2-1. Natsume Sōseki

When it comes to \"cat\" novels in Japan, the first that comes to mind is probably Natsume Sōseki's \"I Am a Cat.\"

Starting with the striking opening line, \"I am a cat. As yet I have no name,\" this novel depicts human affairs from a cat's perspective and quickly became a bestseller, leaving its mark on Japanese history.

The protagonist cat's model is said to be a stray cat that wandered into Sōseki's home.

While Sōseki named his dog \"Hector\" grandly, he called this cat simply \"cat\" until the end.

When the cat died, he placed a gravestone with the verse \"May lightning strike here in the evening\" and sent out death notices for the cat to close acquaintances.

However, it is said that Sōseki himself stated during his lifetime that he did not like cats and preferred dogs.

Also, Mrs. Sōseki is rumored to have disliked cats.

Yet, it was Mrs. Sōseki who prepared the gravestone when the \"cat\" died.

Moreover, she never forgot to offer salmon and dried bonito on its death anniversary.

These episodes are discussed in Sōseki's essay \"The Cat's Grave,\" which depicts parting from a cat.

Even if Sōseki himself was not a cat lover, he might have felt cats as special beings.


2-2. Uchida Hyakken

Uchida Hyakken (1889-1971) is known as the author of \"Nora-ya,\" a representative pet loss novel in Japan.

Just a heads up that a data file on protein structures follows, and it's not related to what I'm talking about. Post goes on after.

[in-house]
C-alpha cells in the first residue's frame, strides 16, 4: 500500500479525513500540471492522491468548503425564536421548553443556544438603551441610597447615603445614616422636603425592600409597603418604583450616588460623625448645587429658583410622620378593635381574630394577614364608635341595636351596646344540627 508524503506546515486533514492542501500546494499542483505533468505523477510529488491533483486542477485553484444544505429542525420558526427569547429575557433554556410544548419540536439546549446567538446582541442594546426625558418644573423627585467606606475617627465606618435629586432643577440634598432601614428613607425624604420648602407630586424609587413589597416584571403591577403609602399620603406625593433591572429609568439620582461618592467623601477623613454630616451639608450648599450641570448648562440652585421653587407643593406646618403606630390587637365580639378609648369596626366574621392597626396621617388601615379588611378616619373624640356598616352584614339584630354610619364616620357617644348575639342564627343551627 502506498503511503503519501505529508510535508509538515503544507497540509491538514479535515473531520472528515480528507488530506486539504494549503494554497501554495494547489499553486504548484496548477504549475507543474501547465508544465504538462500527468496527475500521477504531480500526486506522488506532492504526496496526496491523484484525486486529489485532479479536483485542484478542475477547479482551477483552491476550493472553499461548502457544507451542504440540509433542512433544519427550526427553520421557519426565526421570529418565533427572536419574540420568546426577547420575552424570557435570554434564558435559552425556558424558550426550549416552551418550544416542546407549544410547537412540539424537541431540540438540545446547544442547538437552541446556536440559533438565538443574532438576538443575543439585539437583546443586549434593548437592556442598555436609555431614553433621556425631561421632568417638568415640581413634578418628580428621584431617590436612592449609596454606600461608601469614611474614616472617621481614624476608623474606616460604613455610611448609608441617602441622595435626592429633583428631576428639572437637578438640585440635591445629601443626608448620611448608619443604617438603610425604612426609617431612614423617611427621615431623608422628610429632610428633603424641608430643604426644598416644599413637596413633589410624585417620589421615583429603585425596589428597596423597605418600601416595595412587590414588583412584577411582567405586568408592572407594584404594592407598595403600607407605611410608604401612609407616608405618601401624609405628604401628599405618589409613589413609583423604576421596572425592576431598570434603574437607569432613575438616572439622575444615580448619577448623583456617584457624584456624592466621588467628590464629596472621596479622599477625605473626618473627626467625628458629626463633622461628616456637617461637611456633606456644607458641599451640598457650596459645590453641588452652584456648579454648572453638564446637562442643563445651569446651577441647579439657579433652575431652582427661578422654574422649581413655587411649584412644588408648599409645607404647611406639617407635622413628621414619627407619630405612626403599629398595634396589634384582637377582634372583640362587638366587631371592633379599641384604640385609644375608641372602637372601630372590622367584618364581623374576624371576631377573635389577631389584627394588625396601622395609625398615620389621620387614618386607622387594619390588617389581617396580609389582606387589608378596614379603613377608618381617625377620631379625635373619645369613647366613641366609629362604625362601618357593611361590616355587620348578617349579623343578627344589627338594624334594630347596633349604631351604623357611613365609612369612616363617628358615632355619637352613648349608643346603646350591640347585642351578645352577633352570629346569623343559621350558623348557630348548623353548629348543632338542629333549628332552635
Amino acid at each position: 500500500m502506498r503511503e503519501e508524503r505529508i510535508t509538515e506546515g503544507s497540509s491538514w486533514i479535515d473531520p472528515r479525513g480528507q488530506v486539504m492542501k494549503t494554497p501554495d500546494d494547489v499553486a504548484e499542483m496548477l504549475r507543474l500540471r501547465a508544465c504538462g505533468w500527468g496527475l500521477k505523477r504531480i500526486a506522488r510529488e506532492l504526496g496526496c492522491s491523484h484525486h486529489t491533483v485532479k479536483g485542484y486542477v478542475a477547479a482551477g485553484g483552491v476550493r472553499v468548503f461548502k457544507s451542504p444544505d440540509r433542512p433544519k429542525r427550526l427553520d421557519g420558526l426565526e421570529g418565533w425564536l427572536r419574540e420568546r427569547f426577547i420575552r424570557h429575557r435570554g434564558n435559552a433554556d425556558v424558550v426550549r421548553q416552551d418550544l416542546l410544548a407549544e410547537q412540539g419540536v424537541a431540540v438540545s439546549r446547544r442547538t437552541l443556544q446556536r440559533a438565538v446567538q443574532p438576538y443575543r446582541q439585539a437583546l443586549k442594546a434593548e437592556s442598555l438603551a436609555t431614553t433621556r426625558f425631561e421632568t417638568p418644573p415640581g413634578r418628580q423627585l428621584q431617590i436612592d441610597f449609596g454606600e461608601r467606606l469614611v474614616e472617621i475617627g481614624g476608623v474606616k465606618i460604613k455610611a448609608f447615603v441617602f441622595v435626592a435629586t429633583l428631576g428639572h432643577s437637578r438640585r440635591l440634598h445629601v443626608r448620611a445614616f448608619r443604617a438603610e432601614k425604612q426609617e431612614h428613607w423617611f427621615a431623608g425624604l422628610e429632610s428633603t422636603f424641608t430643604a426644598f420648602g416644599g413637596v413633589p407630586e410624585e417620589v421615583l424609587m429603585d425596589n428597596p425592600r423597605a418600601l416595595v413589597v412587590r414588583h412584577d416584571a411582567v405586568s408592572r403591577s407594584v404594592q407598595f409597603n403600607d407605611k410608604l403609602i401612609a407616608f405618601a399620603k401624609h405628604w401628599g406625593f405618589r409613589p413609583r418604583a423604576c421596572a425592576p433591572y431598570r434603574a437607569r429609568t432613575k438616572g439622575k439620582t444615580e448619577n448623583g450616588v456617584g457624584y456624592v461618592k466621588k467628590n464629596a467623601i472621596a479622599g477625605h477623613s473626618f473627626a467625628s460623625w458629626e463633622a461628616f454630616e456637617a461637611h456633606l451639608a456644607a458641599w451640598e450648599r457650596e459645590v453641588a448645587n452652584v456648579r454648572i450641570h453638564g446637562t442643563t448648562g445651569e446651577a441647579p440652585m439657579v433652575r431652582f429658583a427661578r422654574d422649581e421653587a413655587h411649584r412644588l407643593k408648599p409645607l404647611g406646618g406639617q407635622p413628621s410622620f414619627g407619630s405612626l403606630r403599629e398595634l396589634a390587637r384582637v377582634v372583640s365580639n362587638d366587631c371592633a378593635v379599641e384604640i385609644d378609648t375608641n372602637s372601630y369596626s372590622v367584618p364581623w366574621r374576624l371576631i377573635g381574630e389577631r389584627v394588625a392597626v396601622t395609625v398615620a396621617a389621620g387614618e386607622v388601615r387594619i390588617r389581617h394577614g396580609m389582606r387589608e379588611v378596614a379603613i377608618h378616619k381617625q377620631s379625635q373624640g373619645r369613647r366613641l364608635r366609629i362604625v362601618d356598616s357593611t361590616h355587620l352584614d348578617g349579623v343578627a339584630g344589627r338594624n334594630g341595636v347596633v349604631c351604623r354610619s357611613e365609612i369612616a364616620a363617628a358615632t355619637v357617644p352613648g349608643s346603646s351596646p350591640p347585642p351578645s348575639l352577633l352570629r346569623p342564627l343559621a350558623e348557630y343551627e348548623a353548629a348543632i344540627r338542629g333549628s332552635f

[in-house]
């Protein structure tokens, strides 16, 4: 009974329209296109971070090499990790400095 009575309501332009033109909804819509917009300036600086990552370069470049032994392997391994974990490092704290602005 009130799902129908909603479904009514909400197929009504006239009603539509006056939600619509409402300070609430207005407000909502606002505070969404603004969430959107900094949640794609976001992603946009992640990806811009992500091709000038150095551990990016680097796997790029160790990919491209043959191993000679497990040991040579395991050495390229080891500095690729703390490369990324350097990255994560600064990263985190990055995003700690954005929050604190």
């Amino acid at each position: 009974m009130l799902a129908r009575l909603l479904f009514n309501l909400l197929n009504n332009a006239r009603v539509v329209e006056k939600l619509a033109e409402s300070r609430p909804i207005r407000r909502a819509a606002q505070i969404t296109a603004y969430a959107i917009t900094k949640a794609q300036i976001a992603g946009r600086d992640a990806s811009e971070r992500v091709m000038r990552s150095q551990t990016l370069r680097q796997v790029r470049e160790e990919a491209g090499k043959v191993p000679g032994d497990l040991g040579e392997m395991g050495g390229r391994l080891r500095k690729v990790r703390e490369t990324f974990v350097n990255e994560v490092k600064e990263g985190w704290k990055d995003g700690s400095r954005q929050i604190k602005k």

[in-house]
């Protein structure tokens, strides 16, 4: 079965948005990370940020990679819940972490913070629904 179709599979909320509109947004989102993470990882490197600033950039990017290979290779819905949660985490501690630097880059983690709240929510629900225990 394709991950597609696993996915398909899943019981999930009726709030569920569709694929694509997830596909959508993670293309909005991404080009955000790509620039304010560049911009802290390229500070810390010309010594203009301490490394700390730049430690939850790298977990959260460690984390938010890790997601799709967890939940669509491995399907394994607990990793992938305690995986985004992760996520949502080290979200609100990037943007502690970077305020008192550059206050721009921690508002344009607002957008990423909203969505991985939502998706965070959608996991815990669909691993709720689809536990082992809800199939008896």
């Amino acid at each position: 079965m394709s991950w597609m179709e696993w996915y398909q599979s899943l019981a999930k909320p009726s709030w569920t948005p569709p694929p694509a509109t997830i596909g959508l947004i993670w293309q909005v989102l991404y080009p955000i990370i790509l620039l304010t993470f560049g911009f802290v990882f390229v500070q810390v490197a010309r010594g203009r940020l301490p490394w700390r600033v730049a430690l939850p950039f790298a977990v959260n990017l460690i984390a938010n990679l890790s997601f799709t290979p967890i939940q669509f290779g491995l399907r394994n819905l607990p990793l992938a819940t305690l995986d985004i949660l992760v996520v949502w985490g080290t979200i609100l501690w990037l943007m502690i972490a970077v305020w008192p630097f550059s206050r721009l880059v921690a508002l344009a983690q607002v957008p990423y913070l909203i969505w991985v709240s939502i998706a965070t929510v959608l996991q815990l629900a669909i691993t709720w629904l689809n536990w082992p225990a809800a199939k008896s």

Originally, Hyakken was not particularly fond of cats, but he became deeply attached to a cat that wandered into his home, calling it \"Nora.\"

However, Nora disappeared suddenly one day, just as it had arrived.

Hyakken distributed nearly twenty thousand flyers, placed newspaper ads, and even made posters in English for foreigners in his search for Nora.

Despite his efforts, Nora was never found, and Hyakken was deeply grieved.

This episode is depicted in diary form in \"Nora-ya.\"

It is said that Hyakken found it painful to reread the manuscript and could not proofread it.


3. Contemporary Japanese novelists who love cats

Next, let's introduce novelists who love cats and are active in contemporary times.

You can also see their cute appearances in essays, WEB, and SNS, so it might be good to search for them if you become interested.


3-1. Yuka Murayama

Yuka Murayama (born 1964) has produced hit after hit, such as \"The Boat of the Stars,\" \"Double Fantasy,\" and received the 55th Yoshikawa Eiji Prize for Literature in 2021 with \"Wind, Storm.\"

Such is Murayama, also well-known as a \"cat-loving\" novelist who has written many essays about her beloved cats.

Especially dear to her was a female calico cat named \"Momiji.\"

Momiji was the child of Murayama's cat \"Pearl.\" When Pearl went into labor, Murayama held her hand and watched over the birth.

Among the four kittens born, the smallest last-born was \"Momiji.\"

Momiji was shy and only became attached to Murayama.

Therefore, when she left her then-husband and moved out, she took only Momiji with her.

Momiji lived with Murayama, watching over her life.

Murayama herself has said, \"No cat has ever come as close to my soul as Momiji\" (as cited in her book).

Momiji closed her life at 17 years and 10 months in 2018. Murayama's Twitter features her beloved cats \"Ginji\" and \"Sasuke\" in adorable appearances.

And sometimes, memories of \"Momiji\" are also gently depicted.